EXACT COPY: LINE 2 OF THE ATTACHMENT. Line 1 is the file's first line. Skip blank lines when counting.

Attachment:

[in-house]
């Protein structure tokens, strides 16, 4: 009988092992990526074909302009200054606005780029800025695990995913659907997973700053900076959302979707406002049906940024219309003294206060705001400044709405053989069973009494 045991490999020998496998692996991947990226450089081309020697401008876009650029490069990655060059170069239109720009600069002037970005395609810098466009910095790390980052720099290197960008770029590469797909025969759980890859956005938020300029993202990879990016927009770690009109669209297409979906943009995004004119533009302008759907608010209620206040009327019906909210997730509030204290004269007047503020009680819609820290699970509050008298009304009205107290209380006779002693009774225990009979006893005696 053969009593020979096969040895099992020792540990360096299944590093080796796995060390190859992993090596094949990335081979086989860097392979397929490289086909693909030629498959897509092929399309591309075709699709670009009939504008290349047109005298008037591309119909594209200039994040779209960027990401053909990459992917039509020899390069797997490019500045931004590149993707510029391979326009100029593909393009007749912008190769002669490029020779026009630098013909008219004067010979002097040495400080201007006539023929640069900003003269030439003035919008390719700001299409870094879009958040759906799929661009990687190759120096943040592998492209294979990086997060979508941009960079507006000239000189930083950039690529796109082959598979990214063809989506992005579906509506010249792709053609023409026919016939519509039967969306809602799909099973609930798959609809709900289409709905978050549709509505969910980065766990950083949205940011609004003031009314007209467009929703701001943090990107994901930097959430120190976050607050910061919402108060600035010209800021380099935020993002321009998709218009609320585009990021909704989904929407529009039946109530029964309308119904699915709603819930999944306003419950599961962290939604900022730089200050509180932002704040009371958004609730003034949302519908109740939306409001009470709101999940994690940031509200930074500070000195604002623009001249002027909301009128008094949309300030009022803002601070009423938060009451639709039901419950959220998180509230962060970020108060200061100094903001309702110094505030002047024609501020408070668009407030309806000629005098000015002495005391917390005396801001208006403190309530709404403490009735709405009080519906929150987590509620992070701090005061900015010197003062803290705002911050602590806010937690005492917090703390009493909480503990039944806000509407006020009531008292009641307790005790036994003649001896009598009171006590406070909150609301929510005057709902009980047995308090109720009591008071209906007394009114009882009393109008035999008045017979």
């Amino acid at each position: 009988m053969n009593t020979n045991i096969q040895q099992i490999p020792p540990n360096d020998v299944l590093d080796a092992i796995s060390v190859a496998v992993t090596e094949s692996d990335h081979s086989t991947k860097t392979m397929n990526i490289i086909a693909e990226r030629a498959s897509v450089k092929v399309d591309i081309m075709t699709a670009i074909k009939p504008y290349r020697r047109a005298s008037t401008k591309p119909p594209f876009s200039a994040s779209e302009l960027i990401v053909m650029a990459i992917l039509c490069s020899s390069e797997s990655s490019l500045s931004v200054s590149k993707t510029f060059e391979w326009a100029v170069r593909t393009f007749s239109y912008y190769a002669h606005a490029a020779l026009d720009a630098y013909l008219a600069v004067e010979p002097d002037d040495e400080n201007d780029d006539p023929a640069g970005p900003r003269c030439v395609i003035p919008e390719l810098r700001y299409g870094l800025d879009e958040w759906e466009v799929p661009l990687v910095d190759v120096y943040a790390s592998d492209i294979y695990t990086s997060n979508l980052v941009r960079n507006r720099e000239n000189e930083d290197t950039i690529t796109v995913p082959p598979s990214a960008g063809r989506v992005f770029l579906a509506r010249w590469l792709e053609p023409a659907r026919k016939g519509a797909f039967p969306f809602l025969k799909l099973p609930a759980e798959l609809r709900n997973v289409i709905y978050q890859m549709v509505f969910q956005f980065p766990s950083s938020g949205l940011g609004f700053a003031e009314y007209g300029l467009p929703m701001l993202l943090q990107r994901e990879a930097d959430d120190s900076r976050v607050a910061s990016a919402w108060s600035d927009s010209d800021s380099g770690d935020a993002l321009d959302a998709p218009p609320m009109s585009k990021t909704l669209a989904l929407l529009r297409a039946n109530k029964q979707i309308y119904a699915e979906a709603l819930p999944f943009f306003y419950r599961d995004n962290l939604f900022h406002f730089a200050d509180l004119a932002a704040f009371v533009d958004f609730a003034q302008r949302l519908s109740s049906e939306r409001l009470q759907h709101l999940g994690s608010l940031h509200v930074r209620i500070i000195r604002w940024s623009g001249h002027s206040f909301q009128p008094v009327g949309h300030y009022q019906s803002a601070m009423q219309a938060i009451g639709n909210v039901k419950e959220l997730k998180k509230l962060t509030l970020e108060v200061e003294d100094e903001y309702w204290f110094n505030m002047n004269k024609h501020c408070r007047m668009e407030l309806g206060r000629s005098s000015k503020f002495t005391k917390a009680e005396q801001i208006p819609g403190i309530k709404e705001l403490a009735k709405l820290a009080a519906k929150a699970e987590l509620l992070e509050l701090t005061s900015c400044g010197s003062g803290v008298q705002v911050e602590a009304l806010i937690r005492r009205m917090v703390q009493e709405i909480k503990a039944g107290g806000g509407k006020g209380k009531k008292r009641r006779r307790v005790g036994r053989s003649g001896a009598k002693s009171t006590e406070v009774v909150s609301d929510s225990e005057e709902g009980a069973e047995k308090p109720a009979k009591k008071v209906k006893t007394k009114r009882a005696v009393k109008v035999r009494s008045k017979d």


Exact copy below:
């Protein structure tokens, strides 16, 4: 009988092992990526074909302009200054606005780029800025695990995913659907997973700053900076959302979707406002049906940024219309003294206060705001400044709405053989069973009494 045991490999020998496998692996991947990226450089081309020697401008876009650029490069990655060059170069239109720009600069002037970005395609810098466009910095790390980052720099290197960008770029590469797909025969759980890859956005938020300029993202990879990016927009770690009109669209297409979906943009995004004119533009302008759907608010209620206040009327019906909210997730509030204290004269007047503020009680819609820290699970509050008298009304009205107290209380006779002693009774225990009979006893005696 053969009593020979096969040895099992020792540990360096299944590093080796796995060390190859992993090596094949990335081979086989860097392979397929490289086909693909030629498959897509092929399309591309075709699709670009009939504008290349047109005298008037591309119909594209200039994040779209960027990401053909990459992917039509020899390069797997490019500045931004590149993707510029391979326009100029593909393009007749912008190769002669490029020779026009630098013909008219004067010979002097040495400080201007006539023929640069900003003269030439003035919008390719700001299409870094879009958040759906799929661009990687190759120096943040592998492209294979990086997060979508941009960079507006000239000189930083950039690529796109082959598979990214063809989506992005579906509506010249792709053609023409026919016939519509039967969306809602799909099973609930798959609809709900289409709905978050549709509505969910980065766990950083949205940011609004003031009314007209467009929703701001943090990107994901930097959430120190976050607050910061919402108060600035010209800021380099935020993002321009998709218009609320585009990021909704989904929407529009039946109530029964309308119904699915709603819930999944306003419950599961962290939604900022730089200050509180932002704040009371958004609730003034949302519908109740939306409001009470709101999940994690940031509200930074500070000195604002623009001249002027909301009128008094949309300030009022803002601070009423938060009451639709039901419950959220998180509230962060970020108060200061100094903001309702110094505030002047024609501020408070668009407030309806000629005098000015002495005391917390005396801001208006403190309530709404403490009735709405009080519906929150987590509620992070701090005061900015010197003062803290705002911050602590806010937690005492917090703390009493909480503990039944806000509407006020009531008292009641307790005790036994003649001896009598009171006590406070909150609301929510005057709902009980047995308090109720009591008071209906007394009114009882009393109008035999008045017979």